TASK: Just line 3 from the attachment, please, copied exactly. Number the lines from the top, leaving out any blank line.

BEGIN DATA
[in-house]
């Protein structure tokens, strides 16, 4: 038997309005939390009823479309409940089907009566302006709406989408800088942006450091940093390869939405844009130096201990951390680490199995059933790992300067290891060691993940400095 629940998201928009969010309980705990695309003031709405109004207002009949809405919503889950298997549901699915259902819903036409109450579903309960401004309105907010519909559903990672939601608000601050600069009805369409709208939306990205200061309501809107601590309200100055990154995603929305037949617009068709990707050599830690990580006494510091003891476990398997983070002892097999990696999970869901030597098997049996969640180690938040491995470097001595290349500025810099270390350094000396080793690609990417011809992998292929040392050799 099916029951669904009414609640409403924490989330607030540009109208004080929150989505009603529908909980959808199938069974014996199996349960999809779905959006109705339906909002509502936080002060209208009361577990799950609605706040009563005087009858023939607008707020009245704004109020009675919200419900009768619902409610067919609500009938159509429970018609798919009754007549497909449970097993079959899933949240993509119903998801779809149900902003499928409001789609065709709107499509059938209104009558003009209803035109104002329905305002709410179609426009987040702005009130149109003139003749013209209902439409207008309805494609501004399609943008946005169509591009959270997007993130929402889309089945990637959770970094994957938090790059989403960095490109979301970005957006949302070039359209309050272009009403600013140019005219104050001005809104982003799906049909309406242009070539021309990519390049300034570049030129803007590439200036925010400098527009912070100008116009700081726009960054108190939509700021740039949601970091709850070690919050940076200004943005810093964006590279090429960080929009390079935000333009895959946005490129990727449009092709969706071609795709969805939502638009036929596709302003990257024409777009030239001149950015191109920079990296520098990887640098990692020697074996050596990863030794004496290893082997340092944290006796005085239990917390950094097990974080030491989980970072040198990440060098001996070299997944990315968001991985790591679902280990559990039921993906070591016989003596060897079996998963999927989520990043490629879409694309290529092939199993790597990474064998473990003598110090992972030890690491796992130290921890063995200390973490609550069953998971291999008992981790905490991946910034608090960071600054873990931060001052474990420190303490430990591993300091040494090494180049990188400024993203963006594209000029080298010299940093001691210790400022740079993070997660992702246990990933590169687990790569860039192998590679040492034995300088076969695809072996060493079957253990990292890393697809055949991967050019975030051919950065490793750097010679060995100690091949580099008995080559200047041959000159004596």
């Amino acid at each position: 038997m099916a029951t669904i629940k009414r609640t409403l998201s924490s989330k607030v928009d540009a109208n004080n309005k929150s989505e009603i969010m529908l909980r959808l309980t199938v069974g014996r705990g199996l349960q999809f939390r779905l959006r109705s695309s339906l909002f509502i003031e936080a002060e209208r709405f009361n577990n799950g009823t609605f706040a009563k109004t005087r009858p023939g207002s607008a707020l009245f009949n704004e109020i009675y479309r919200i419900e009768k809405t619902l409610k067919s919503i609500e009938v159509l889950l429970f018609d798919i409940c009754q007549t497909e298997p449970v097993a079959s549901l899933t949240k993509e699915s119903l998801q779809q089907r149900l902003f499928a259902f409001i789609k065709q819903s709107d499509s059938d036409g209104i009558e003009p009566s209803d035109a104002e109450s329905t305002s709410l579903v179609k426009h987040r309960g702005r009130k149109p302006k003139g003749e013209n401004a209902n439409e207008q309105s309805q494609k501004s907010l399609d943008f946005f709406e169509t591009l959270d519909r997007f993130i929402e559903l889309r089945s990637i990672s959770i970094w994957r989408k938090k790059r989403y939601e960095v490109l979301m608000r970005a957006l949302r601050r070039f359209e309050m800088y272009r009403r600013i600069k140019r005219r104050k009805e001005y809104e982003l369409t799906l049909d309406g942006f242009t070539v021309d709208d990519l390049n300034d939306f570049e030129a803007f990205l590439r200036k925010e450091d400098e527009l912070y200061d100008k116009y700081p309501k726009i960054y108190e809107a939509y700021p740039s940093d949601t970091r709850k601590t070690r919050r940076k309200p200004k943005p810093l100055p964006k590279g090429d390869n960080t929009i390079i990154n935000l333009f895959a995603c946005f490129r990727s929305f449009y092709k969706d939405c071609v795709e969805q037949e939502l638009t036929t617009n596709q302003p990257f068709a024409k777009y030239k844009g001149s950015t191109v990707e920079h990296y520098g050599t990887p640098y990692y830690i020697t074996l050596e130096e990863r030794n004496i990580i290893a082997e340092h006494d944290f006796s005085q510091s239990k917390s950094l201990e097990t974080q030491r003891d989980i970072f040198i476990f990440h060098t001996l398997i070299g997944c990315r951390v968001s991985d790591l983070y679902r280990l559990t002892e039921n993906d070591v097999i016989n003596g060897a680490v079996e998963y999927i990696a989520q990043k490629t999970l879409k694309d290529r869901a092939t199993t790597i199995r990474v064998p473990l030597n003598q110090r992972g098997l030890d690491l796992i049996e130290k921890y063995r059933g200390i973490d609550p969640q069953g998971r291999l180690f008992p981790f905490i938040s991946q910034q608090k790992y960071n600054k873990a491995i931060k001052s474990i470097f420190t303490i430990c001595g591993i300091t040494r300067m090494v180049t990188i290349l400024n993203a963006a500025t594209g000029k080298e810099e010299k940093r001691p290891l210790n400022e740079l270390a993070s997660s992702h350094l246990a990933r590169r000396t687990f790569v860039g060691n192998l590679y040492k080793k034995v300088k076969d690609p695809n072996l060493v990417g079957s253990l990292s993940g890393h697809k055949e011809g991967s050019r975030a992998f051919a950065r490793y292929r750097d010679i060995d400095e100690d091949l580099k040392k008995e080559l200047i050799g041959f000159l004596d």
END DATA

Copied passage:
């Amino acid at each position: 038997m099916a029951t669904i629940k009414r609640t409403l998201s924490s989330k607030v928009d540009a109208n004080n309005k929150s989505e009603i969010m529908l909980r959808l309980t199938v069974g014996r705990g199996l349960q999809f939390r779905l959006r109705s695309s339906l909002f509502i003031e936080a002060e209208r709405f009361n577990n799950g009823t609605f706040a009563k109004t005087r009858p023939g207002s607008a707020l009245f009949n704004e109020i009675y479309r919200i419900e009768k809405t619902l409610k067919s919503i609500e009938v159509l889950l429970f018609d798919i409940c009754q007549t497909e298997p449970v097993a079959s549901l899933t949240k993509e699915s119903l998801q779809q089907r149900l902003f499928a259902f409001i789609k065709q819903s709107d499509s059938d036409g209104i009558e003009p009566s209803d035109a104002e109450s329905t305002s709410l579903v179609k426009h987040r309960g702005r009130k149109p302006k003139g003749e013209n401004a209902n439409e207008q309105s309805q494609k501004s907010l399609d943008f946005f709406e169509t591009l959270d519909r997007f993130i929402e559903l889309r089945s990637i990672s959770i970094w994957r989408k938090k790059r989403y939601e960095v490109l979301m608000r970005a957006l949302r601050r070039f359209e309050m800088y272009r009403r600013i600069k140019r005219r104050k009805e001005y809104e982003l369409t799906l049909d309406g942006f242009t070539v021309d709208d990519l390049n300034d939306f570049e030129a803007f990205l590439r200036k925010e450091d400098e527009l912070y200061d100008k116009y700081p309501k726009i960054y108190e809107a939509y700021p740039s940093d949601t970091r709850k601590t070690r919050r940076k309200p200004k943005p810093l100055p964006k590279g090429d390869n960080t929009i390079i990154n935000l333009f895959a995603c946005f490129r990727s929305f449009y092709k969706d939405c071609v795709e969805q037949e939502l638009t036929t617009n596709q302003p990257f068709a024409k777009y030239k844009g001149s950015t191109v990707e920079h990296y520098g050599t990887p640098y990692y830690i020697t074996l050596e130096e990863r030794n004496i990580i290893a082997e340092h006494d944290f006796s005085q510091s239990k917390s950094l201990e097990t974080q030491r003891d989980i970072f040198i476990f990440h060098t001996l398997i070299g997944c990315r951390v968001s991985d790591l983070y679902r280990l559990t002892e039921n993906d070591v097999i016989n003596g060897a680490v079996e998963y999927i990696a989520q990043k490629t999970l879409k694309d290529r869901a092939t199993t790597i199995r990474v064998p473990l030597n003598q110090r992972g098997l030890d690491l796992i049996e130290k921890y063995r059933g200390i973490d609550p969640q069953g998971r291999l180690f008992p981790f905490i938040s991946q910034q608090k790992y960071n600054k873990a491995i931060k001052s474990i470097f420190t303490i430990c001595g591993i300091t040494r300067m090494v180049t990188i290349l400024n993203a963006a500025t594209g000029k080298e810099e010299k940093r001691p290891l210790n400022e740079l270390a993070s997660s992702h350094l246990a990933r590169r000396t687990f790569v860039g060691n192998l590679y040492k080793k034995v300088k076969d690609p695809n072996l060493v990417g079957s253990l990292s993940g890393h697809k055949e011809g991967s050019r975030a992998f051919a950065r490793y292929r750097d010679i060995d400095e100690d091949l580099k040392k008995e080559l200047i050799g041959f000159l004596d």